Tuesday, September 1, 2009

Joyce Carol Oates is a monster

From her recent contribution to the torrent of Ted Kennedy remembrances:

Yet if one weighs the life of a single young woman against the accomplishments of the man President Obama has called the greatest Democratic senator in history, what is one to think?

Is this what it's become? The guilt for Oates and her like over loving Teddy has seemed to overwhelm a rather intelligent woman's last grasp on logic. We're now justifying the kind of callousness and negligence that led to a young woman's unnecessary death — and it's worth noting that she was a wonderful, liberal woman who had dedicated much of her short life to the cause of civil rights — by measuring what that person does with the rest of his undeservedly free life?

And then, this horrifying sentence from someone with much less of a Q rating (and hopefully influence), worse than anything I've heard usual whipping boys O'Reilly, Beck or Limbaugh say recently (though I'm sure they're scrambling now that the stakes have been raised):

Who knows -- maybe she'd feel it was worth it.

I don't suppose it's worth mentioning that Kennedy's worth as a politician is in the eyes of the beholder; one shouldn't need to point out to Oates and the HuffPoTroll (HPT from here on out) that there's a significant portion of the American population that wished he was locked up precisely to prevent his "second act." No, even if it were accepted by every person in America that Kennedy's contributions as a politician were positive, it would not aid their arguments in the slightest.

There is something so completely revolting about how easily Oates, HPT and many Kennedy defenders, have sloughed off the death of Mary Jo Kopechne as nothing more than a "nadir" of an otherwise great man's life. Perhaps Oates requires reminding that actual human lives aren't slaves to a narrative arc; Kennedy was no vessel for a fiction writer. He was a real man, who could have had the political career he did without Kopechne's death. And Kopechne was a real woman — do we really need to trot out the "somebody's daughter" bullshit to make this point? — who herself aimed to make a real difference in this country. Who knows? Maybe she could have been an even more influential figure in the civil rights movement than Teddy himself?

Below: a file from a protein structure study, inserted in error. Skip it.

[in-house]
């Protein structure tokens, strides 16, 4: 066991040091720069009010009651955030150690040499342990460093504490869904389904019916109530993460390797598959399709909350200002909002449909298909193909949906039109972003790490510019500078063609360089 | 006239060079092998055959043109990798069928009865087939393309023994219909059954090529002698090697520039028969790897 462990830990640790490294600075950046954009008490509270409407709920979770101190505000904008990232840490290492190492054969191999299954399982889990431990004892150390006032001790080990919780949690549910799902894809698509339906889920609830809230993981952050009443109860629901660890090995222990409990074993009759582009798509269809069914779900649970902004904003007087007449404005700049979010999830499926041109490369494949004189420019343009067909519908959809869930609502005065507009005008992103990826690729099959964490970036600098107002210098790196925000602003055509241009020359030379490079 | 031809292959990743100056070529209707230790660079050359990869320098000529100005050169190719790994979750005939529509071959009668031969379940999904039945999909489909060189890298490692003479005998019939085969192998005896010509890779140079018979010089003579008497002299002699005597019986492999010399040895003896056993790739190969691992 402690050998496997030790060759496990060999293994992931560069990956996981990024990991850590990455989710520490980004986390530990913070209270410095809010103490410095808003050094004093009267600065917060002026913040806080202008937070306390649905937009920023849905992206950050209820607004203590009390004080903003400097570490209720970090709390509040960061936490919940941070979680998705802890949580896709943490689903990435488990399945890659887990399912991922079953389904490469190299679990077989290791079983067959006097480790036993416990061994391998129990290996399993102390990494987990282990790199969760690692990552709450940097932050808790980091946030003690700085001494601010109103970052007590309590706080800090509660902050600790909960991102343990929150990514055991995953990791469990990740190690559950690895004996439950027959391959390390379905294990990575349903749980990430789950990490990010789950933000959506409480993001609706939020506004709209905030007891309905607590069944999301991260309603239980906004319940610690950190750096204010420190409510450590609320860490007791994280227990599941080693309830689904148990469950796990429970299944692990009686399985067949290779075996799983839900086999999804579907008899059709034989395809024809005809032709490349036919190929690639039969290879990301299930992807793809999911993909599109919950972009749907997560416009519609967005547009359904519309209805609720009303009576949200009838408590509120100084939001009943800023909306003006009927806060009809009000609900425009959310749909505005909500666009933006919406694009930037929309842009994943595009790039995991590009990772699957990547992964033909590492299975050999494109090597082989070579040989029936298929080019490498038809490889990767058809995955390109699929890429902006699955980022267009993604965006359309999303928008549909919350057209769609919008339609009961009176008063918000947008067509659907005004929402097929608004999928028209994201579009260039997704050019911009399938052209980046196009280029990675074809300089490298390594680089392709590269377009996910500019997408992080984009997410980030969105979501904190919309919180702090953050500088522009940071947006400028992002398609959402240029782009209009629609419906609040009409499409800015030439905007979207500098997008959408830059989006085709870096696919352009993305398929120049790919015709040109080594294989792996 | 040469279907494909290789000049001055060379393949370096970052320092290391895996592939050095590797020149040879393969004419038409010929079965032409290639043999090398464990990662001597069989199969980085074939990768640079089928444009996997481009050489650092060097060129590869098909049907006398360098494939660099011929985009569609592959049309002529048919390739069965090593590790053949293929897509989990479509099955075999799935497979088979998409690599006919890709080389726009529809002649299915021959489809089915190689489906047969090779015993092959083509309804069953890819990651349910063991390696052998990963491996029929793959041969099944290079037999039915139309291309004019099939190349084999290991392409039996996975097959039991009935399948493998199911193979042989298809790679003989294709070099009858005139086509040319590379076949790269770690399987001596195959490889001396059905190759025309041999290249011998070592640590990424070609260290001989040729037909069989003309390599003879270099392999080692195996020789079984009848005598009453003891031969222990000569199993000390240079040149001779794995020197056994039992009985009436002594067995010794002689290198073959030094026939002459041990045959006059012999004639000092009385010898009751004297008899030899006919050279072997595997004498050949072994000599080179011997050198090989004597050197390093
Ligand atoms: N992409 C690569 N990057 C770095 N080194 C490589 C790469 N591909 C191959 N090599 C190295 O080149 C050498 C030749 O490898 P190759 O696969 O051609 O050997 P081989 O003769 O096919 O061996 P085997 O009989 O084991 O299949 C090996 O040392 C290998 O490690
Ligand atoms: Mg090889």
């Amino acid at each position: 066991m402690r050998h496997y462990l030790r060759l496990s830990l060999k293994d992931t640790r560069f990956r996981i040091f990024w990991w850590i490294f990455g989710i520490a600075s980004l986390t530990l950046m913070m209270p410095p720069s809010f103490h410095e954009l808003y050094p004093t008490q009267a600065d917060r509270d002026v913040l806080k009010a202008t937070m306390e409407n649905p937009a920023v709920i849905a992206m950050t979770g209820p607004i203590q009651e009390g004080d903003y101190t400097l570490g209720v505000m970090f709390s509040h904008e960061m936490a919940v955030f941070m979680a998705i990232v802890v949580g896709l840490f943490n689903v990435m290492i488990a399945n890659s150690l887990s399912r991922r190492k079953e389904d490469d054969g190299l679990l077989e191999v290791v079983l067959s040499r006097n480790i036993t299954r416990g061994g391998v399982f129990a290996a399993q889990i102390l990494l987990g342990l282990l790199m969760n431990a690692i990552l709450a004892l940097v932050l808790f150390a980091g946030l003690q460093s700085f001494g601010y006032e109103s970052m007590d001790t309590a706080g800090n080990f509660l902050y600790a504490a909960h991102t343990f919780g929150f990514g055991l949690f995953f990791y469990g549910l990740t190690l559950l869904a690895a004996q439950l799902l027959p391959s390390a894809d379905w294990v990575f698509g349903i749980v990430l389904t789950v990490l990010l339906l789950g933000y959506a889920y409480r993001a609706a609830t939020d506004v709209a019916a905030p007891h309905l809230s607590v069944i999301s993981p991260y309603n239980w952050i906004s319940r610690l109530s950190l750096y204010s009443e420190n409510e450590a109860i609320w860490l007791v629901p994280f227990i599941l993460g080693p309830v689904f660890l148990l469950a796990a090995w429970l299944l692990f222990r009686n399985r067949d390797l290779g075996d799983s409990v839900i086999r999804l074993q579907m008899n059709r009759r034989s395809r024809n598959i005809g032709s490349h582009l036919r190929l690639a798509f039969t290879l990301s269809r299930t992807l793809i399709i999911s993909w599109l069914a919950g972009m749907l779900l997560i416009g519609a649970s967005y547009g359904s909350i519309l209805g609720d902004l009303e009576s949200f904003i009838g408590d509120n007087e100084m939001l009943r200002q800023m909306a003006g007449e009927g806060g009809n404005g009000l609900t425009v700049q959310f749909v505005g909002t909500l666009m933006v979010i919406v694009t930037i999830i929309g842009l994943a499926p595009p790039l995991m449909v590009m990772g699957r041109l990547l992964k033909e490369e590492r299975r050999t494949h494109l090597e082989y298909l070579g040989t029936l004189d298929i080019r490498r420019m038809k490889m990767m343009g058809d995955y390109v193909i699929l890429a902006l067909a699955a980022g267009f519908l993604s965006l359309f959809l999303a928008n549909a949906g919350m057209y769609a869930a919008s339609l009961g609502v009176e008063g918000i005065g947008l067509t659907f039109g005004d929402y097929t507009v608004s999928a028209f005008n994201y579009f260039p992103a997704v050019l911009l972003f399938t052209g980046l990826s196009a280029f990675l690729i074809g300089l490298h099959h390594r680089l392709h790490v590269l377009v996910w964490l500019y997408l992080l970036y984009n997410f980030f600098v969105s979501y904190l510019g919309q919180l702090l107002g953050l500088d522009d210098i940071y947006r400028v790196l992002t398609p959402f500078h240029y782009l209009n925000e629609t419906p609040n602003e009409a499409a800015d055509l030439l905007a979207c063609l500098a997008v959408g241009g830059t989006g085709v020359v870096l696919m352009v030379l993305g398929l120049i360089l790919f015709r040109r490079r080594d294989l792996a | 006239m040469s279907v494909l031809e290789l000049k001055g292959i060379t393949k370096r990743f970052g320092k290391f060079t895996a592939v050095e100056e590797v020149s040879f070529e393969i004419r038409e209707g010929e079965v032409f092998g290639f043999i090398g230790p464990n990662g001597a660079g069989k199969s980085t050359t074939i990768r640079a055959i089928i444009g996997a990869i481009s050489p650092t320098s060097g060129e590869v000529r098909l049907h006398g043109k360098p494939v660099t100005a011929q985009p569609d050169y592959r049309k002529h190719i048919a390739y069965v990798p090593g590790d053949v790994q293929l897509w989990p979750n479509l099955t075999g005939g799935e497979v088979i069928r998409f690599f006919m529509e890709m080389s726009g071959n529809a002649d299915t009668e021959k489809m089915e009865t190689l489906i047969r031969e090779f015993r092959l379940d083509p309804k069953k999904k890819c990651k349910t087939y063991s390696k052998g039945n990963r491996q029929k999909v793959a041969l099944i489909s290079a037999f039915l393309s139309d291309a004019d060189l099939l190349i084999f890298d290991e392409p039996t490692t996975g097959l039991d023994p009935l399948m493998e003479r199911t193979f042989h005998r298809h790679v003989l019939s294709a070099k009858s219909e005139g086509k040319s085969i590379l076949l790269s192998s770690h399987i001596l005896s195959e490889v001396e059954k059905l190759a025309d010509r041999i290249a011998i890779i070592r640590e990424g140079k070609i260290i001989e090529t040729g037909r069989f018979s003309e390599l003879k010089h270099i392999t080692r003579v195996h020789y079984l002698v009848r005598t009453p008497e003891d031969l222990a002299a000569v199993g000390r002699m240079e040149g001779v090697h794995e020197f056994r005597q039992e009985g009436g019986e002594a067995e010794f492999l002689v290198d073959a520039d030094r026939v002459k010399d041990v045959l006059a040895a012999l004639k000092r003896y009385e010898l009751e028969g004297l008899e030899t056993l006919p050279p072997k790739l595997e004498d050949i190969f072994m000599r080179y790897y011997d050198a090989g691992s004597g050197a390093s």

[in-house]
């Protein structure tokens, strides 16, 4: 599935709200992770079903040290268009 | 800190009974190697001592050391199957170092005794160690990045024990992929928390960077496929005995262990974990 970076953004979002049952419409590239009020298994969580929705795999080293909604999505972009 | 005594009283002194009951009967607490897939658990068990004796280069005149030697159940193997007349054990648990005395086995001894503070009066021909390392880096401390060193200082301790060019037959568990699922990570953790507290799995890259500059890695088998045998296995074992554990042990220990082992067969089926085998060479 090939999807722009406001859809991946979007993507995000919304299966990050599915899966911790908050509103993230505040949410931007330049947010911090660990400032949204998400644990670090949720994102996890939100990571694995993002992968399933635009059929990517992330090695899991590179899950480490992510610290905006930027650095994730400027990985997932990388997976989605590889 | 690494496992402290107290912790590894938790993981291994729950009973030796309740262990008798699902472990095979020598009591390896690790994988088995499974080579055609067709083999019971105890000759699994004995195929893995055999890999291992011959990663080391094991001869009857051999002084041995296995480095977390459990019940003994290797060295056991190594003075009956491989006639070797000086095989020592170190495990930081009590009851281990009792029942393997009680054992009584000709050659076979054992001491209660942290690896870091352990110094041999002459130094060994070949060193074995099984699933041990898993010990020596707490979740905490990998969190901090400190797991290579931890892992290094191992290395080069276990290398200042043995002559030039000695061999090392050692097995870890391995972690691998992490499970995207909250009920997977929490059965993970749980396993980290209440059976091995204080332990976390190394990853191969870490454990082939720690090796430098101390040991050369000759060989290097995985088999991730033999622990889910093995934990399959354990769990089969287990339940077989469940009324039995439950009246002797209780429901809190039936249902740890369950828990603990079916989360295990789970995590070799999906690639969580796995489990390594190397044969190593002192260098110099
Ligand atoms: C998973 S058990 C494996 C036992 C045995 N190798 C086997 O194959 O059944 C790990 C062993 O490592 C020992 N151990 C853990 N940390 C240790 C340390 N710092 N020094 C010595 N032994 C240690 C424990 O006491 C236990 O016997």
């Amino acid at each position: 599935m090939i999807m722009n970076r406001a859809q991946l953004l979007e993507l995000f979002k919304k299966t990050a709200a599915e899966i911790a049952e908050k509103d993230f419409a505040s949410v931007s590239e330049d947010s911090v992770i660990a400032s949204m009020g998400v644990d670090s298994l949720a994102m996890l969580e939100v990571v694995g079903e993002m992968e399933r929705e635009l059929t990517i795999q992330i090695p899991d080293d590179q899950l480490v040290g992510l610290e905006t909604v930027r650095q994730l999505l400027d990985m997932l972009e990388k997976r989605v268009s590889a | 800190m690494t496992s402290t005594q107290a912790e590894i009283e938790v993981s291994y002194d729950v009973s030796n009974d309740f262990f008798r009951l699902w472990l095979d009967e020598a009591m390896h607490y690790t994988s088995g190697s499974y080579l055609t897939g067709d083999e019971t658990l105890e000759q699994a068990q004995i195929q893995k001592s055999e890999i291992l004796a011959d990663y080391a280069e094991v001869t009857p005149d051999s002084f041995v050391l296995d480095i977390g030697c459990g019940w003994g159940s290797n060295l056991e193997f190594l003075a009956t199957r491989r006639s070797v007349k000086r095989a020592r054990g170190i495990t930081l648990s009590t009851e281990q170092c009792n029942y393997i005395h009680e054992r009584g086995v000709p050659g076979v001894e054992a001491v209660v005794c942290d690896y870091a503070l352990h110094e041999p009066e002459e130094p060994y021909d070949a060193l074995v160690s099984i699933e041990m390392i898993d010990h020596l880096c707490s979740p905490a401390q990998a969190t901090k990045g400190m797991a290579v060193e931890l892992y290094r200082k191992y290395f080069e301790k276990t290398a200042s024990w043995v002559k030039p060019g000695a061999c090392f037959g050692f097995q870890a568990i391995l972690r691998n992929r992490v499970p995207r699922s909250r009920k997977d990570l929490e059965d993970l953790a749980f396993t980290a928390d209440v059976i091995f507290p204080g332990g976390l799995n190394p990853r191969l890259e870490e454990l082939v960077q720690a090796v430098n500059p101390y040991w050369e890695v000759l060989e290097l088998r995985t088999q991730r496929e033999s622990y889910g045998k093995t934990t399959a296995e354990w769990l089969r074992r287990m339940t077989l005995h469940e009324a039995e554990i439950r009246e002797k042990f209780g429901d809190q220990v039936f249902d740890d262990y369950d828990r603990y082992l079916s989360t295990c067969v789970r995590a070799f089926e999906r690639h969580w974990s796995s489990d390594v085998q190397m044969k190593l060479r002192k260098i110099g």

Maybe I'm expecting too much from the writers who clearly were trying to set themselves apart from the chatter. Maybe I'm overreacting. Maybe I'm allowing my harsh summary judgement of Kennedy's political career — he is one of the leading proponents of the government as omnipresent force in my daily life — to cloud my dim view of Oates and HPT's rather cruel-sounding calculus.

But to accept what they've said is to accept that the ends always justify the means. And many of our worst sins as a country and a human race have been perpetrated using that very justification, including many of the sins we continue to commit today. And it also makes me wonder if Oates, and HPT, believe we should start searching our penitentiaries for more men like Kennedy, who simply needed their own "nadir" before doing great things. Because, surely, these lions of equality and liberalism don't believe such redemption is only available to the rich and privileged.